The Good, the Bad, and the Ugly of Native Advertising


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When was the last time you bought a newspaper? If you are like most people, it’s probably been a while.

But when was the last time you read the news on your computer, tablet, or smartphone? Pretty recently, we’ll bet.

Newspapers, as with many other business and industries, have made the move to the Internet, and just like most sources of information in this space, their content is often free to view and consume.

From a consumer standpoint, this is a very positive change, as important news is readily available at no charge and very easy to access. For publishers, however, this means income once earned from newspaper purchases has dramatically decreased.

The steep decline in print revenue since newspapers started displaying the news online.
Source: Trends and Number, Newspaper Association of America. Image: Wikipedia.

In order to claw back some of the lost profit, news sites have started introducing a paywall system whereby a visitor can view a limited amount of news articles before they are asked to take out a subscription.

But in a world where everyone expects information on the Internet to be free, getting visitors to pay for this service is no easy feat. In fact, the average subscription rate for a paywall on a news site is about 0.5%.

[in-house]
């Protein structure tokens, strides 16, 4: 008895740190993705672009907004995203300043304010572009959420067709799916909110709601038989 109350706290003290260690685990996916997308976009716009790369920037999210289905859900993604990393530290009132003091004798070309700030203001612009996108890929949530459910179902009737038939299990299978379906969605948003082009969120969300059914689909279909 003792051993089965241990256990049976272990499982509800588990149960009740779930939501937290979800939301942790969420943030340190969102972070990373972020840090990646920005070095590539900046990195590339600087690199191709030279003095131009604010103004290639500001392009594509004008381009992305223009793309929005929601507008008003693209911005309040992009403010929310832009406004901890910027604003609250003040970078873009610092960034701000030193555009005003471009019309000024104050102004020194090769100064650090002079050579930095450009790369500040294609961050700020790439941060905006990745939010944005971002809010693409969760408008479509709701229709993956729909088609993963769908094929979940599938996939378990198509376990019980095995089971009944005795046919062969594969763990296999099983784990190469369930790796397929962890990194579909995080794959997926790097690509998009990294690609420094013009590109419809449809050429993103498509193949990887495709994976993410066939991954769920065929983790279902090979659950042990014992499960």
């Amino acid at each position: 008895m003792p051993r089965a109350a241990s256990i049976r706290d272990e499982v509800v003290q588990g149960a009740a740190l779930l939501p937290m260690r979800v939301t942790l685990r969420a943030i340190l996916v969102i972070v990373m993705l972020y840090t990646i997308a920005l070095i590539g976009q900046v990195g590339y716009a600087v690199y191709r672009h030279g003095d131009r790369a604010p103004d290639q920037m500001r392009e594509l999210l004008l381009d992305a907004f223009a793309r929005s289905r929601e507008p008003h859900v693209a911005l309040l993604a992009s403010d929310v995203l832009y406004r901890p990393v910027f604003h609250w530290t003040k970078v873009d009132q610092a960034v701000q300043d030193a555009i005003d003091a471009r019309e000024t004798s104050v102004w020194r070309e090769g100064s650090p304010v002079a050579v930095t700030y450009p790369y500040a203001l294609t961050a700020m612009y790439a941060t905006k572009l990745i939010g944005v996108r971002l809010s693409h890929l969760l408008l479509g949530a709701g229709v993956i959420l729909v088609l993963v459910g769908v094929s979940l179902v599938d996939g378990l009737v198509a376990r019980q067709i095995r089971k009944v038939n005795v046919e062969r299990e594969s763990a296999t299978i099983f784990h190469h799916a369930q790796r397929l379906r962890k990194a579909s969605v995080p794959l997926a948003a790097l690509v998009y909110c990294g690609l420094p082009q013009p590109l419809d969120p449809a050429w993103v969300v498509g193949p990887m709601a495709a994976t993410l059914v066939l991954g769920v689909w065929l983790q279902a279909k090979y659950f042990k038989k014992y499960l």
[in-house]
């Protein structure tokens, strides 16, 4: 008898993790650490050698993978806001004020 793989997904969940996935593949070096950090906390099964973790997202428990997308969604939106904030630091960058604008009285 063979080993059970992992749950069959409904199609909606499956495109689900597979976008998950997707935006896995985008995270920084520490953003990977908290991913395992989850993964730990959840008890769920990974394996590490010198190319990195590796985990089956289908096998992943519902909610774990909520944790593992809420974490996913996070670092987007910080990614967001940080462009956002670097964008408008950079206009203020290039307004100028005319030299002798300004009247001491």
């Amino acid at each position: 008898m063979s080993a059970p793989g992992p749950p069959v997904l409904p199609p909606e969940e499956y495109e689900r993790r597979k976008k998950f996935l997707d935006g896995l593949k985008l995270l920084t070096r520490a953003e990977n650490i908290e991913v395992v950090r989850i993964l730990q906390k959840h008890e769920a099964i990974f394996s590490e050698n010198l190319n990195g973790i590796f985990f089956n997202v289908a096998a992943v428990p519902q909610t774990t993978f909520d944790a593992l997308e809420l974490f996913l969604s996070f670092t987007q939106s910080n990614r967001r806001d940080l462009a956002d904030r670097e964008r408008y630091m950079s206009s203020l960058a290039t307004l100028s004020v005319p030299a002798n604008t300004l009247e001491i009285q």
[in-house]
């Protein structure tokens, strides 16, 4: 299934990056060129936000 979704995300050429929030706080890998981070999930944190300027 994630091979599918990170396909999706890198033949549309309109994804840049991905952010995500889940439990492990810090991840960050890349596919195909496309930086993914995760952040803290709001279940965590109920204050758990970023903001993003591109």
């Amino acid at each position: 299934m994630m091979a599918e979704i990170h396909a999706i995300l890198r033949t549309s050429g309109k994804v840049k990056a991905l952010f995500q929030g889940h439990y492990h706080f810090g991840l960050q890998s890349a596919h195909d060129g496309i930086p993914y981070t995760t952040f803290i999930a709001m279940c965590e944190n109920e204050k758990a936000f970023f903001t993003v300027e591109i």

So how can content-based sites and news companies earn enough revenue to pay bills and hand out salaries? Through online advertising, of course.

Online Advertising For Publishers

The main way for a publisher to make money with its online content is through digital advertising. This business model extends from news and blog sites to social networks.

Traditionally, online advertisements consist of a range of banner ads, square ads, and vertical ads (skyscrapers).

The different sizes and shapes of traditional online advertisements. Source:

However, over the years, consumers have become more aware of these types of ads, leading to a massive decrease in user engagement. In fact, the average click-through rate (CTR) is a measly 0.06%. This equates to less than one click per 1000 impressions, and that includes bots and accidental clicks (where a user unintentionally clicks on the ad).

For publishers, the problem is that as the effectiveness of banner ads falls, so, too, does the cost per mille (CPM), resulting in fewer revenue opportunities.

One of the main causes of such low CTR is a phenomenon known as Banner Blindness, which states website visitors consciously or subconsciously ignore banner-like information. This theory is backed up by a number of usability and view tests: